Still struggling with depression despite trying first-line treatment options like talk therapy and medication? You are not alone. Please don’t give up hope as there are still options available for treatment-resistant depression.
If you or someone you love is among the third of people that have not had success with antidepressant medication and are looking for alternatives, you may have heard of ketamine infusions (esketamine) and transcranial magnetic stimulation (TMS).
Below, we will discuss these two options, esketamine and TMS, that are growing in popularity.
A Brief Look at Esketamine (Spravato)
Esketamine is an intranasal ketamine that may be sold under the brand name Spravato. Its antidepressant effects act nearly instantly and can give a person a relaxing and enjoyable experience during its onset. It has also been shown to have a profound effect against suicidal thoughts.
During an esketamine treatment session, the patient may self-administer the intranasal solution under the supervision of a clinician or doctor. During this time the patient will experience the effects of the esketamine under continued supervision for two hours.
The treatments are typically done a couple of times a week for four weeks.
Like TMS, it is a treatment that is only provided to people with treatment-resistant depression — who have tried multiple antidepressants without success.
Side Effects of esketamine can include dizziness, nausea, and dissociation (as esketamine is a dissociative drug). More people find these side effects mild to what they might experience with typical antidepressant drugs. However, you may feel tired after treatment and it is not uncommon to want to sleep the remainder of the day following treatment.
Other less common side effects of esketamine include anxiety, sedation, vomiting, feeling “drunk,” increased blood pressure, or increased thoughts of suicide or self-harm. Though, esketamine typically does has a profound anti-suicidal thought effect.
A Brief Look at TMS Therapy
Transcranial magnetic stimulation (TMS) is another popular treatment for treatment-resistant depression. It is not to be confused with electroconvulsive therapy (ECT) — another alternative for treatment-resistant depression.
Though it might not act as quickly as intranasal esketamine, its effects have also been reported by patients to have had antidepressant effects from the first day of treatment. For most people, they may begin to feel antidepressant effects from TMS after a few treatment sessions.
Treatment sessions for TMS therapy are short and can last anywhere from 6 to 20 minutes, depending on the protocol being used. And, after a patient has received treatment, they can go on about their day and drive themselves home. This is typically not the case with esketamine, and especially not ECT treatments.
You can learn more about the TMS procedure here.
One benefit TMS has over ECT is the fact that it is non-invasive and doesn’t require anesthesia. And, it also does not require sedation in the likes that esketamine does by nature of the drug. Though, it should be mentioned that all three of these treatments are rather successful and should be consulted with your doctor on which one is right for you.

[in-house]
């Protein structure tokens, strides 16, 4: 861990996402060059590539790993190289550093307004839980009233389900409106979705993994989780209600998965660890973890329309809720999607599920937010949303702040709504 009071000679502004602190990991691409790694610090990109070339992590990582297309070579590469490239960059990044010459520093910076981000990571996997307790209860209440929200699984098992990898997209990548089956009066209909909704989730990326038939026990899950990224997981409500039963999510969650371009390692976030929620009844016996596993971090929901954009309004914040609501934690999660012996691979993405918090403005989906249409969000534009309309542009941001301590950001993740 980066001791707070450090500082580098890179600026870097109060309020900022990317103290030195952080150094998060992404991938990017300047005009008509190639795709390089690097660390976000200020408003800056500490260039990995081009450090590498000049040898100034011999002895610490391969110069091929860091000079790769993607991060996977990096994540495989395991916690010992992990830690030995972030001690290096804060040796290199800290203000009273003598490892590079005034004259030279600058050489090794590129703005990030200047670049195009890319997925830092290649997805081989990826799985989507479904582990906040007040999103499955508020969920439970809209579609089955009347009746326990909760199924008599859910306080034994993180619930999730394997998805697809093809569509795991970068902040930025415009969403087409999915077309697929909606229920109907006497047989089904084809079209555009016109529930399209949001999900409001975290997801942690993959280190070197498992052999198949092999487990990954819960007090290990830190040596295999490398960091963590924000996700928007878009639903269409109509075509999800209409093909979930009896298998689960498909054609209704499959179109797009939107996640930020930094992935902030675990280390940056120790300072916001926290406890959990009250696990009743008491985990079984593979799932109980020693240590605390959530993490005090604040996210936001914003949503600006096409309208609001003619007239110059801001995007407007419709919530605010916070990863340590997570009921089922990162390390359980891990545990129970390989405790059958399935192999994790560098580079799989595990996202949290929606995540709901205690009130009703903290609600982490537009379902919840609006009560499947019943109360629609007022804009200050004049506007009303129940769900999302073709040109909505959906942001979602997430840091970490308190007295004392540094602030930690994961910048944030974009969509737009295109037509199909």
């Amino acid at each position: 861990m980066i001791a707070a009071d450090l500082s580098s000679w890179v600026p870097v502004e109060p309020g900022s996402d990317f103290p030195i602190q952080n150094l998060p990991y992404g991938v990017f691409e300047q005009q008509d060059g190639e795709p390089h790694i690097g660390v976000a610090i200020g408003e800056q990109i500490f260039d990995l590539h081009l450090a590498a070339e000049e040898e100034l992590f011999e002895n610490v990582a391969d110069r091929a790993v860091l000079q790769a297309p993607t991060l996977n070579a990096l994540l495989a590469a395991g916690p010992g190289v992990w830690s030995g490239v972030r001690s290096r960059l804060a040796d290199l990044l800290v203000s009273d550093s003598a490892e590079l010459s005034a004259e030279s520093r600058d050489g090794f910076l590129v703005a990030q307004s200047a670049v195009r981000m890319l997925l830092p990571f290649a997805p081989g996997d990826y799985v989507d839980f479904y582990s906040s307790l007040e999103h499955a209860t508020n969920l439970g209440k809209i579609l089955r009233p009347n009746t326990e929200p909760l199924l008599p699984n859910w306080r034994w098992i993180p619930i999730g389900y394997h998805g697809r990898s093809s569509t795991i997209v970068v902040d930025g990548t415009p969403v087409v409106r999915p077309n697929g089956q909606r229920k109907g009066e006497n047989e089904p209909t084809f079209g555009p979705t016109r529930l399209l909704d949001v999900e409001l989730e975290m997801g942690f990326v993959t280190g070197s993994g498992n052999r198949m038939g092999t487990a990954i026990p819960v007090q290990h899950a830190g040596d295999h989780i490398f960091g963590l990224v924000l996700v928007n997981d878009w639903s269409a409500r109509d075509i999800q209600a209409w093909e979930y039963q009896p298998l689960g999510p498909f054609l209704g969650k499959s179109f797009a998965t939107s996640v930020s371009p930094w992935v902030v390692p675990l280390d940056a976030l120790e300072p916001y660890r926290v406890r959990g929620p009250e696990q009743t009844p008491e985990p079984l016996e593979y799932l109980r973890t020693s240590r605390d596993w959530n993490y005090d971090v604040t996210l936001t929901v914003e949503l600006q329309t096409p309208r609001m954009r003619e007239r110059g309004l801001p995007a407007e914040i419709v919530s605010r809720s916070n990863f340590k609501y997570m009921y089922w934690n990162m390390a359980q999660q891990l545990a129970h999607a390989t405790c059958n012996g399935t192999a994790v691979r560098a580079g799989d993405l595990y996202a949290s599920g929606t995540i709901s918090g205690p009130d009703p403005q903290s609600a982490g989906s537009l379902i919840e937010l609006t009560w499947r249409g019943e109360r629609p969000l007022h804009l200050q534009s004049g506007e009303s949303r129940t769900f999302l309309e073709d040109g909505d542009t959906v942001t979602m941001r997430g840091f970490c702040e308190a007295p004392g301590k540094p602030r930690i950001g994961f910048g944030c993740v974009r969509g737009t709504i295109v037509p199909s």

In short, TMS for Depression works by applying electromagnetic pulses to specific parts of the brain that are underactive in those with depression or other mood disorders. These electromagnetic pulses are painless and may give slight discomfort at most.
As with ECT and esketamine therapy, these treatments follow a regime that lasts a number of weeks with multiple sessions per week. At Brain Center TMS, sessions are provided 5 days a week for 4 to 6 weeks. Though, individual accommodations will help each client find a schedule that works for them.
Side effects of TMS therapy are either non-existant or usually mild. Some people may become lightheaded or have a slight headache, but there are no systemic side effects. And, severe side effects like the risk for seizure are less than 0.1% of patients.
Choosing Between Esketamine or TMS Therapy
Deciding which treatment-resistant depression treatment option is right for you is between you and your doctor. It is important to consider all things relevant to your condition and situation before deciding which option you want to go with.
Ketamine therapy can be a helpful option with fast-acting effects and provide more of an experience to those who choose it. And, TMS therapy can also be a rather quick-acting treatment that has more of a subtle and gradual effect as compared to esketamine therapy sessions. However, many insurance companies still do not cover esketamine therapy, while TMS has been broadly accepted by most insurers at this point in time.
Here at Brain Center TMS, we offer TMS therapy and not esketamine therapy. We respect your autonomy to make a decision about your own health and decide which option is best for you. We’re in the business of helping others become the best (and happiest) version of themselves, and any reasonable aid to help a person get there is appreciated by us here.
We are strong believers in the advancements made in technology that have made transcranial magnetic stimulation what it is today. And, we have high hopes that TMS therapy will continue to become a popular effective option for a range of psychiatric disorders — especially treatment-resistant depression.
If you would like to learn more about TMS therapy and what it can do for you, feel free to browse around the site. Or, give us a call at 619-419-0901 to talk to a specialist who can answer any questions you might have.